By John Antonik for MSNsportsNET.com
April 8, 2009
MORGANTOWN, W.Va. – Jeff Braun made it clear to college recruiters that he wanted to play defensive line in college. But things can sometimes change. Today, Braun is working with the West Virginia offensive linemen and right now he is a leading candidate to earn the starting right guard job.
“I was hard headed,” Braun said. “Defensive line in high school was easy with my size and I could just throw people around. Here it’s a lot different. You can’t throw anybody around at all and I didn’t really know that coming here.”
Braun said some discussions with his high school coach really opened his eyes.
“I didn’t have my options open and my high school coach kept telling me to keep my options open because offense might be where you need to be,” Braun said.
So when Mountaineer coach Bill Stewart finally delivered the news that he was moving to O-line, Braun was prepared.
“I didn’t hold any grudges or anything, I just went with it,” Braun said.
What Braun offers West Virginia is an offensive lineman with a defensive player’s mentality. He’s more of a brawler than he is a technical lineman right now, but Dave Johnson is working hard to change that.
“The technique with offensive line at this level is new to me. In high school my technical base wasn’t that much at all. Right now, I feel like I’m working my way up from ground zero because everything seems new to me,” Braun said. “I knew the pass sets in high school, but I never really utilized them like I should because everything was so much easier.
“Right now strength doesn’t always win. (Chris) Nield and Scooter (Berry) can throw me sometimes working against some of the best defensive linemen in the country,” Braun said. “Going against them will help me get better.”
Even when Braun identifies the right person to block there are times when he can’t get to his man because the players he is trying to block are so athletic.
“Sometimes I see my assignment but the linebackers are so fast and that’s another adjustment I had to make - and I need to get better at it and fix what I’m doing wrong as soon as possible,” he said.
Braun said playing offensive line an everyday process, but he is beginning to get more comfortable with his assignments.
“Everyday there is something I see on film I can see on the field with outside zones - we have different calls and different things to do,” Braun said. “Even though I mess it up at times, some other things that come at me I can see myself getting better at.
“I’ve just got to keep working at the little things,” he said. “Coach Johnson emphasizes that every single day.”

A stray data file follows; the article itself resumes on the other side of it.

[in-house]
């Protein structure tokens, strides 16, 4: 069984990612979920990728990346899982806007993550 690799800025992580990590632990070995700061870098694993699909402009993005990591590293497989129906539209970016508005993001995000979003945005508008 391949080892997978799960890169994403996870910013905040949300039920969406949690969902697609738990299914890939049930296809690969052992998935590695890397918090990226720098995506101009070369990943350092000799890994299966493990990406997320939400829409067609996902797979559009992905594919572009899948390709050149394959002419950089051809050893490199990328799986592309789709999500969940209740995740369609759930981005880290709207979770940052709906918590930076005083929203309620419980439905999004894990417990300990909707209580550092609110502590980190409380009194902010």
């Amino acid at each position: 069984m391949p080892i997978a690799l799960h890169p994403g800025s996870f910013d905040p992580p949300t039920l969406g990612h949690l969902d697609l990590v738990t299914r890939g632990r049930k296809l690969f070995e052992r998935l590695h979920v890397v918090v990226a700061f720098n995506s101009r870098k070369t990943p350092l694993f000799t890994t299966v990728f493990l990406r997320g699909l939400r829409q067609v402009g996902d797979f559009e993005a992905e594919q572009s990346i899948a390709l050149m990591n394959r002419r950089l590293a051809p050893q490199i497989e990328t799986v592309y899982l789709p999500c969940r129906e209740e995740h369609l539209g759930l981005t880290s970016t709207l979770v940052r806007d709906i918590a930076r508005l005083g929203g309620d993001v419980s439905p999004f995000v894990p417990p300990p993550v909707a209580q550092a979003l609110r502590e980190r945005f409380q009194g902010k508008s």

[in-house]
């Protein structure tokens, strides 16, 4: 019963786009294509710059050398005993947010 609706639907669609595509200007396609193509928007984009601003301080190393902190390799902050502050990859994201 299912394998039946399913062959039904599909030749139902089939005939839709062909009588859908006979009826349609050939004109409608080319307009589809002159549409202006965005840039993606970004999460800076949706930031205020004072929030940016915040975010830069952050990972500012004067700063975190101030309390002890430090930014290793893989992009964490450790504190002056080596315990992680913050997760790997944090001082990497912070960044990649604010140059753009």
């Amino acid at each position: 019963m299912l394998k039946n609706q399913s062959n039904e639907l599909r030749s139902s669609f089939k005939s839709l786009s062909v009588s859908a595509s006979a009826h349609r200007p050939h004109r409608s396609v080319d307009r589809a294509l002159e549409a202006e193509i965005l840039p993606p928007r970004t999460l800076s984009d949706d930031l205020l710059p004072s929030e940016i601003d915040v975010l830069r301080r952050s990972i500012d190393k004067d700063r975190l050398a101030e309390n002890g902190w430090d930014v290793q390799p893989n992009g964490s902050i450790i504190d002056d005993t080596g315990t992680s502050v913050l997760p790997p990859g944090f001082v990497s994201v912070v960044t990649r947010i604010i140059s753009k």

The biggest adjustment for Braun is trying to avoid the temptation of modifying his approach. He has always been such an aggressive player.
“You still want to be aggressive as an offensive lineman and that’s one thing I had to learn. Defense I felt like you could go 110 percent speed-wise every play and offense you kind of had to back off sometimes,” he said. “It’s like a controlled aggression sometimes and it’s something you’ve got to learn. I know I can still knock the snot out of somebody on the offensive line just like I can on the defensive line.”
Braun said he isn’t taking anything for granted because he knows his No. 1 spot is always up for grabs.
“I’m trying not to look down the road because tomorrow I could get pulled,” he said. “I’m just trying to learn every day from my experiences. I’m not trying to look at tomorrow or next week, I’m just looking at it right now.”
Davis came to West Virginia as a running back, was moved to wide receiver, and has now been with the secondary for the last two years.
“You never want to give up on a lad because people never gave up on me,” Stewart said. “It’s his time. He needed to step up and it looks like he’s doing it.”
Stewart said Davis is under consideration for some playing time either as a backup defensive back or a special teams player.
“He looks like he’s earning the right to at least get on the field next year,” Stewart said. “Eddie is probably the fastest, if not one of the fastest, guys on the team. All I ever hear about Eddie Davis is that he’s a class guy and that he has great potential. Well, it’s time for potential to become performance.”
Stewart believes if there is any cornerback coach in the country can get it out of Davis, it’s Dave Lockwood.
“We have the greatest cornerback coach in America,” Stewart said.
In addition to field goals, Stewart is looking for someone with enough leg strength to get the football down the field on kickoffs and also be able to place the ball in certain areas to help the coverage team.
Kicking continues to be one of his big concerns.
“All the safeties need to learn more than one position and the coaches wanted me to learn another position because I have the free safety position down,” Sands explained. “At times it gets confusing and sometimes you just have to stop, take a deep breath, and think about your assignment and what you need to do.”
“I had a talk with Selvish after workouts (Sunday) and we just sat down on the couch together,” Stewart said. “I told him how proud I was of him, how much I liked and admired his leadership, and how he has to step up and be the mother hen of that flock.
“The next older guys are Donnie Barclay and Eric Jobe, and neither of them has played a lot.”
Young guards Josh Jenkins and Jeff Braun had a rough afternoon trying to pick up blitzers during Saturday’s scrimmage, but Stewart was pleased with the way they were able to shake that off during goal line drills.
“They could have kept their heads down because they had a hard day,” he said.
“He has a knee hyperextension and I’m hoping that the injury won’t be as serious as we think,” Stewart said.
Stewart said Rader was in the equation for playing time as a second tight end.
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